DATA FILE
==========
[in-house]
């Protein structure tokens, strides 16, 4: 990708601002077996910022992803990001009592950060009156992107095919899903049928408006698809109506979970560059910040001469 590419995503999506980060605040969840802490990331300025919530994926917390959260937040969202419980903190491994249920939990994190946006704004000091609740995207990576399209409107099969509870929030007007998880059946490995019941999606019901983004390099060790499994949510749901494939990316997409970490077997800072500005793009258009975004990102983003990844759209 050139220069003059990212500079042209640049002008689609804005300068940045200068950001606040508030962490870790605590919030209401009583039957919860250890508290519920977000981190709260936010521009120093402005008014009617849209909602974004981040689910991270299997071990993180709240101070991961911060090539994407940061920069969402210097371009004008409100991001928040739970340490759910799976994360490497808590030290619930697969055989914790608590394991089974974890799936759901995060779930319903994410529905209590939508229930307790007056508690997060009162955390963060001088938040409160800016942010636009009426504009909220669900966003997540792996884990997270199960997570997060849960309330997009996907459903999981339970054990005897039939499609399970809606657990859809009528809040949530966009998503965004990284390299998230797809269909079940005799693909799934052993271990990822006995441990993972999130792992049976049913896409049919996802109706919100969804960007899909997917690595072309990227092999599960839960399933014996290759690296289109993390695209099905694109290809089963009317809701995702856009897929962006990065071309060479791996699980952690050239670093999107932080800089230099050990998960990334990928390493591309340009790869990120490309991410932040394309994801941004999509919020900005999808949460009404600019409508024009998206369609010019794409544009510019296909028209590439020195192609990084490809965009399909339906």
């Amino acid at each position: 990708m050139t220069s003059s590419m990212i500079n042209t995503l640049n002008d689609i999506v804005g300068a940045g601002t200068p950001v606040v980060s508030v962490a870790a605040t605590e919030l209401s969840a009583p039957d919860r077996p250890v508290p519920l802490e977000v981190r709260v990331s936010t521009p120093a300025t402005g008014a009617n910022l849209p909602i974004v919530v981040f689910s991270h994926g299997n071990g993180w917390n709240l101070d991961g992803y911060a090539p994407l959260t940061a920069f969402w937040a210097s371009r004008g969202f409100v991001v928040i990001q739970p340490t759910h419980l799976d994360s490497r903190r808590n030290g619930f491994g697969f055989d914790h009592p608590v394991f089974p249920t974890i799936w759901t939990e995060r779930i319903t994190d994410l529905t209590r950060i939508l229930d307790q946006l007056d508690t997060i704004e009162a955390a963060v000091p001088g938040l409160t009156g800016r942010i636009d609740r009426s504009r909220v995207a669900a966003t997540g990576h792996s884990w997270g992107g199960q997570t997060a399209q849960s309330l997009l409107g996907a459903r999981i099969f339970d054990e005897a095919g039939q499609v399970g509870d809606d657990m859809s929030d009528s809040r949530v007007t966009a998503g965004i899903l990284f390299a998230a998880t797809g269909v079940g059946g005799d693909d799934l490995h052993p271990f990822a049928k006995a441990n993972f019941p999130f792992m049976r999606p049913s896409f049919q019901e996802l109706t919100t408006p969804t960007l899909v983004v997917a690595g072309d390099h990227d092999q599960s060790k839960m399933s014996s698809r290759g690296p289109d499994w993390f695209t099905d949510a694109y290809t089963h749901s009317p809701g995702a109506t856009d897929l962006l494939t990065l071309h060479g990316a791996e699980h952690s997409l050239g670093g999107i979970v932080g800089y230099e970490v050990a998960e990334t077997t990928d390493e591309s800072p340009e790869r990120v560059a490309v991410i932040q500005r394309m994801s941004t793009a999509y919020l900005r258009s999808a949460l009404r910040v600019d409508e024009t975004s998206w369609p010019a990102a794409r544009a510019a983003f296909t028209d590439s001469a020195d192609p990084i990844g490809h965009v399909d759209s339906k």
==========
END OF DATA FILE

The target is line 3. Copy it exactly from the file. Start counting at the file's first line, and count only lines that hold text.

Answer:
């Amino acid at each position: 990708m050139t220069s003059s590419m990212i500079n042209t995503l640049n002008d689609i999506v804005g300068a940045g601002t200068p950001v606040v980060s508030v962490a870790a605040t605590e919030l209401s969840a009583p039957d919860r077996p250890v508290p519920l802490e977000v981190r709260v990331s936010t521009p120093a300025t402005g008014a009617n910022l849209p909602i974004v919530v981040f689910s991270h994926g299997n071990g993180w917390n709240l101070d991961g992803y911060a090539p994407l959260t940061a920069f969402w937040a210097s371009r004008g969202f409100v991001v928040i990001q739970p340490t759910h419980l799976d994360s490497r903190r808590n030290g619930f491994g697969f055989d914790h009592p608590v394991f089974p249920t974890i799936w759901t939990e995060r779930i319903t994190d994410l529905t209590r950060i939508l229930d307790q946006l007056d508690t997060i704004e009162a955390a963060v000091p001088g938040l409160t009156g800016r942010i636009d609740r009426s504009r909220v995207a669900a966003t997540g990576h792996s884990w997270g992107g199960q997570t997060a399209q849960s309330l997009l409107g996907a459903r999981i099969f339970d054990e005897a095919g039939q499609v399970g509870d809606d657990m859809s929030d009528s809040r949530v007007t966009a998503g965004i899903l990284f390299a998230a998880t797809g269909v079940g059946g005799d693909d799934l490995h052993p271990f990822a049928k006995a441990n993972f019941p999130f792992m049976r999606p049913s896409f049919q019901e996802l109706t919100t408006p969804t960007l899909v983004v997917a690595g072309d390099h990227d092999q599960s060790k839960m399933s014996s698809r290759g690296p289109d499994w993390f695209t099905d949510a694109y290809t089963h749901s009317p809701g995702a109506t856009d897929l962006l494939t990065l071309h060479g990316a791996e699980h952690s997409l050239g670093g999107i979970v932080g800089y230099e970490v050990a998960e990334t077997t990928d390493e591309s800072p340009e790869r990120v560059a490309v991410i932040q500005r394309m994801s941004t793009a999509y919020l900005r258009s999808a949460l009404r910040v600019d409508e024009t975004s998206w369609p010019a990102a794409r544009a510019a983003f296909t028209d590439s001469a020195d192609p990084i990844g490809h965009v399909d759209s339906k």